Molalla teachers stand up for LGBTQ students, staff
Others had more personal statements to make.
"I can't help but wonder if the reason the lesson artifact in question drew such a dramatic response is because it represented the views of a historically underserved community," said Ninety-One School teacher Anna Digby. "I would remind you that the creed of the Canby School District is 'All students. All Abilities. All opportunities' — calling the presence of people such as Black, Indigenous and people of color or lesbian, gay bisexual, transgender and queer people and their stories in curriculum 'politically charged' in an effort to censor their voices is unacceptable."
She added, "Your job is to support the education of Canby students, not put teachers on trial."
Other teachers expressed that they felt unsupported and used terms like "appalled," "shocked," "disturbing" and more to describe conversations on Oct. 1.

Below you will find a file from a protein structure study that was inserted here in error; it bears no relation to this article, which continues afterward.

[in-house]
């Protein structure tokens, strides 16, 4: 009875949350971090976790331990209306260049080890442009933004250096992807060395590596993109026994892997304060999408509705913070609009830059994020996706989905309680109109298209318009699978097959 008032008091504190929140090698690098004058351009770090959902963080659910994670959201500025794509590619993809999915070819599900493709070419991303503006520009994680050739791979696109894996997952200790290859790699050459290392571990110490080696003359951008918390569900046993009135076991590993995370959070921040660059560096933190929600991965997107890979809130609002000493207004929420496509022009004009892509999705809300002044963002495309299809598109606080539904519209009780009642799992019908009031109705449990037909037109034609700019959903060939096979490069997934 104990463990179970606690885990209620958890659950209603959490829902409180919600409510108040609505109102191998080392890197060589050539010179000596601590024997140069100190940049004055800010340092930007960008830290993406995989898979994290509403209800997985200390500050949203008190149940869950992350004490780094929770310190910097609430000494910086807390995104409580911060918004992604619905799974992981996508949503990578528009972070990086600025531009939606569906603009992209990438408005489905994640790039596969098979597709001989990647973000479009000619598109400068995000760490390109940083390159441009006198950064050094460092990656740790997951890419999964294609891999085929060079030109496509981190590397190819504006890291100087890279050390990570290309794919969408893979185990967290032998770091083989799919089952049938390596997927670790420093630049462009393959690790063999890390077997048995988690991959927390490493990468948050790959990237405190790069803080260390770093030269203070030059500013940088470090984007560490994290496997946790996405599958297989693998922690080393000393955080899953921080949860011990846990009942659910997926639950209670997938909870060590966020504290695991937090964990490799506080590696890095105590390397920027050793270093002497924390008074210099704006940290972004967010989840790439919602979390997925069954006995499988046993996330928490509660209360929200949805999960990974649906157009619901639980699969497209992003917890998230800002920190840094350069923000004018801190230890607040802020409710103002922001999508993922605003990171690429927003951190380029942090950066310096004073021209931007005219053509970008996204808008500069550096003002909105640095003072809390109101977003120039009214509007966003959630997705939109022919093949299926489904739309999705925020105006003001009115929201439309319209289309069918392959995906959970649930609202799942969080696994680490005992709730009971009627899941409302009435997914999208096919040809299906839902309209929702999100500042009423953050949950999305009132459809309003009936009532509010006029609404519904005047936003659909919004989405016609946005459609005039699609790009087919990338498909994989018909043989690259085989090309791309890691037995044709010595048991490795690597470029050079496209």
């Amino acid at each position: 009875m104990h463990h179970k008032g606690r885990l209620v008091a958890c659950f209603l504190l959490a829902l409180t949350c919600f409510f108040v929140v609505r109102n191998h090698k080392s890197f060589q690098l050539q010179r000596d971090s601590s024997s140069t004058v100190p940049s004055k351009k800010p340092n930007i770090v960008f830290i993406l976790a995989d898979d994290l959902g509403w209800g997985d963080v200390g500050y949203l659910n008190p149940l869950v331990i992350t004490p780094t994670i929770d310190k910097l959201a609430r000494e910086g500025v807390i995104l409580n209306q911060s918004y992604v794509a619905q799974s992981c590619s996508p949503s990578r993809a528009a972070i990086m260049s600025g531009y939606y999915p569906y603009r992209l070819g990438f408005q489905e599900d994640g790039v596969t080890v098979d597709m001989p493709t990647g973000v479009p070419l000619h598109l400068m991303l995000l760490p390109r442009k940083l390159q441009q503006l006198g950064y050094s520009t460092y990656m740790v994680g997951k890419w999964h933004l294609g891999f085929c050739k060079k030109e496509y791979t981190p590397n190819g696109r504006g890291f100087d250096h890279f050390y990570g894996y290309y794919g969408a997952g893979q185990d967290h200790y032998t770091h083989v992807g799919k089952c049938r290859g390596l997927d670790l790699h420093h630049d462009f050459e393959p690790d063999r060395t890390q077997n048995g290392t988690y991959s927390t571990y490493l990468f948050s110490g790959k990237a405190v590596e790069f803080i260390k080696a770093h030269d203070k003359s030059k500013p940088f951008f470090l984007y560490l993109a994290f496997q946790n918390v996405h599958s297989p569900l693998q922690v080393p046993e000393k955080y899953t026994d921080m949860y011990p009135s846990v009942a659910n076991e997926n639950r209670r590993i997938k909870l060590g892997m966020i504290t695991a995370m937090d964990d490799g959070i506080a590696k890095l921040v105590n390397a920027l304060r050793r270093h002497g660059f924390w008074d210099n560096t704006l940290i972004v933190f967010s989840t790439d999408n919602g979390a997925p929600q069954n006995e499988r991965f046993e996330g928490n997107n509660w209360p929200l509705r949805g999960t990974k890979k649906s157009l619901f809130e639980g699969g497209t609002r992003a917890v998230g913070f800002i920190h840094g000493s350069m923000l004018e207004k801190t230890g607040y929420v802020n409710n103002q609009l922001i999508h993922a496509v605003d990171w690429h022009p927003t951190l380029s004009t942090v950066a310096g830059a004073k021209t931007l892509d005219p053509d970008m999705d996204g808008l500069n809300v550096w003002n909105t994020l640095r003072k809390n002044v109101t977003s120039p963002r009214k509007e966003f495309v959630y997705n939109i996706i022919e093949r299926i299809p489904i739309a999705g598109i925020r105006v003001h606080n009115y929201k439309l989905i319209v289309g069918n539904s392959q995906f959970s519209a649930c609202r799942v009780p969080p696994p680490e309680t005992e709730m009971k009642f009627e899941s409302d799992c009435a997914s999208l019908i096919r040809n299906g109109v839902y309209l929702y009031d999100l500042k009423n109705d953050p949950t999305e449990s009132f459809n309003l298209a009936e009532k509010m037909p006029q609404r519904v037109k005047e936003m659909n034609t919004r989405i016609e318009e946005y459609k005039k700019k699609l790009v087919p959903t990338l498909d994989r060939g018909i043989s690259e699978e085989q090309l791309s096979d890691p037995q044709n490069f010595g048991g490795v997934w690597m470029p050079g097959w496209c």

Another Ninety-One teacher, Abbie Perrin, suggested parents ought to speak up about their concerns and follow the proper channels.
"Board members, however, do not get to just publicly question individual teachers," Perrin said. "This is not Canby Now." (Canby Now is a community Facebook page).
It wasn't just teachers who spoke up; school counselors also piped in.
"There are so many things that the school board could be doing right now to support students, staff and families," Baker Prairie counselor Kate Shively said. "This isn't one of them."
Many parents argued that the Gelles image does not constitute art and is instead "inappropriate" and "offensive propaganda."
One parent even brought up a comparable, hypothetical image to provoke thought, though it differs from the Gelles image in the sense that the proposed words are not the actual words of the one pictured.